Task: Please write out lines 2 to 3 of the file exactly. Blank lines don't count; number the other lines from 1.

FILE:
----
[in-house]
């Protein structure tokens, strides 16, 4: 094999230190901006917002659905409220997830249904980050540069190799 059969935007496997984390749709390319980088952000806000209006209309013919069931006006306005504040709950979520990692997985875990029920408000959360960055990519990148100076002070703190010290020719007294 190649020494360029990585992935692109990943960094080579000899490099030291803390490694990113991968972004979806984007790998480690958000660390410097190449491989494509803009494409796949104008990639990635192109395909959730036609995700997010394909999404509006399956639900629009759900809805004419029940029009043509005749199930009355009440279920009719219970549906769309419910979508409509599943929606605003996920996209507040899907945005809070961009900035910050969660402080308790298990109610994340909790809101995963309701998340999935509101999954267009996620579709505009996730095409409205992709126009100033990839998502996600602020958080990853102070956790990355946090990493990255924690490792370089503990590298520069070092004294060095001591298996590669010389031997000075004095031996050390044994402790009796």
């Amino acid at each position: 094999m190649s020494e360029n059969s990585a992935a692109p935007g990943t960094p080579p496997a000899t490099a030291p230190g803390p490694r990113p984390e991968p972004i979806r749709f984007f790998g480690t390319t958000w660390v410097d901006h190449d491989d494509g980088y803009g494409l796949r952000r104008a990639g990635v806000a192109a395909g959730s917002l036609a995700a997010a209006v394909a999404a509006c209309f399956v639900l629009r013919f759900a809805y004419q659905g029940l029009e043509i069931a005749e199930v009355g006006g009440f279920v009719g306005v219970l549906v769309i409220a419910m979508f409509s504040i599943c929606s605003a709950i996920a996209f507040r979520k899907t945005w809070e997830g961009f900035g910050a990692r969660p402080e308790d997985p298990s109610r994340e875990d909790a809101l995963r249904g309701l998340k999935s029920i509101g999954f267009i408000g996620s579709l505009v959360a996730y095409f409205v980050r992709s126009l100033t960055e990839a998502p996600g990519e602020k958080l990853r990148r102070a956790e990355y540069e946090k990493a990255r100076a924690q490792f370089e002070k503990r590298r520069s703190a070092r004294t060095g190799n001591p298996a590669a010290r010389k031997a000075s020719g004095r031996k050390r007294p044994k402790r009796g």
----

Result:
């Protein structure tokens, strides 16, 4: 094999230190901006917002659905409220997830249904980050540069190799 059969935007496997984390749709390319980088952000806000209006209309013919069931006006306005504040709950979520990692997985875990029920408000959360960055990519990148100076002070703190010290020719007294 190649020494360029990585992935692109990943960094080579000899490099030291803390490694990113991968972004979806984007790998480690958000660390410097190449491989494509803009494409796949104008990639990635192109395909959730036609995700997010394909999404509006399956639900629009759900809805004419029940029009043509005749199930009355009440279920009719219970549906769309419910979508409509599943929606605003996920996209507040899907945005809070961009900035910050969660402080308790298990109610994340909790809101995963309701998340999935509101999954267009996620579709505009996730095409409205992709126009100033990839998502996600602020958080990853102070956790990355946090990493990255924690490792370089503990590298520069070092004294060095001591298996590669010389031997000075004095031996050390044994402790009796």
């Amino acid at each position: 094999m190649s020494e360029n059969s990585a992935a692109p935007g990943t960094p080579p496997a000899t490099a030291p230190g803390p490694r990113p984390e991968p972004i979806r749709f984007f790998g480690t390319t958000w660390v410097d901006h190449d491989d494509g980088y803009g494409l796949r952000r104008a990639g990635v806000a192109a395909g959730s917002l036609a995700a997010a209006v394909a999404a509006c209309f399956v639900l629009r013919f759900a809805y004419q659905g029940l029009e043509i069931a005749e199930v009355g006006g009440f279920v009719g306005v219970l549906v769309i409220a419910m979508f409509s504040i599943c929606s605003a709950i996920a996209f507040r979520k899907t945005w809070e997830g961009f900035g910050a990692r969660p402080e308790d997985p298990s109610r994340e875990d909790a809101l995963r249904g309701l998340k999935s029920i509101g999954f267009i408000g996620s579709l505009v959360a996730y095409f409205v980050r992709s126009l100033t960055e990839a998502p996600g990519e602020k958080l990853r990148r102070a956790e990355y540069e946090k990493a990255r100076a924690q490792f370089e002070k503990r590298r520069s703190a070092r004294t060095g190799n001591p298996a590669a010290r010389k031997a000075s020719g004095r031996k050390r007294p044994k402790r009796g």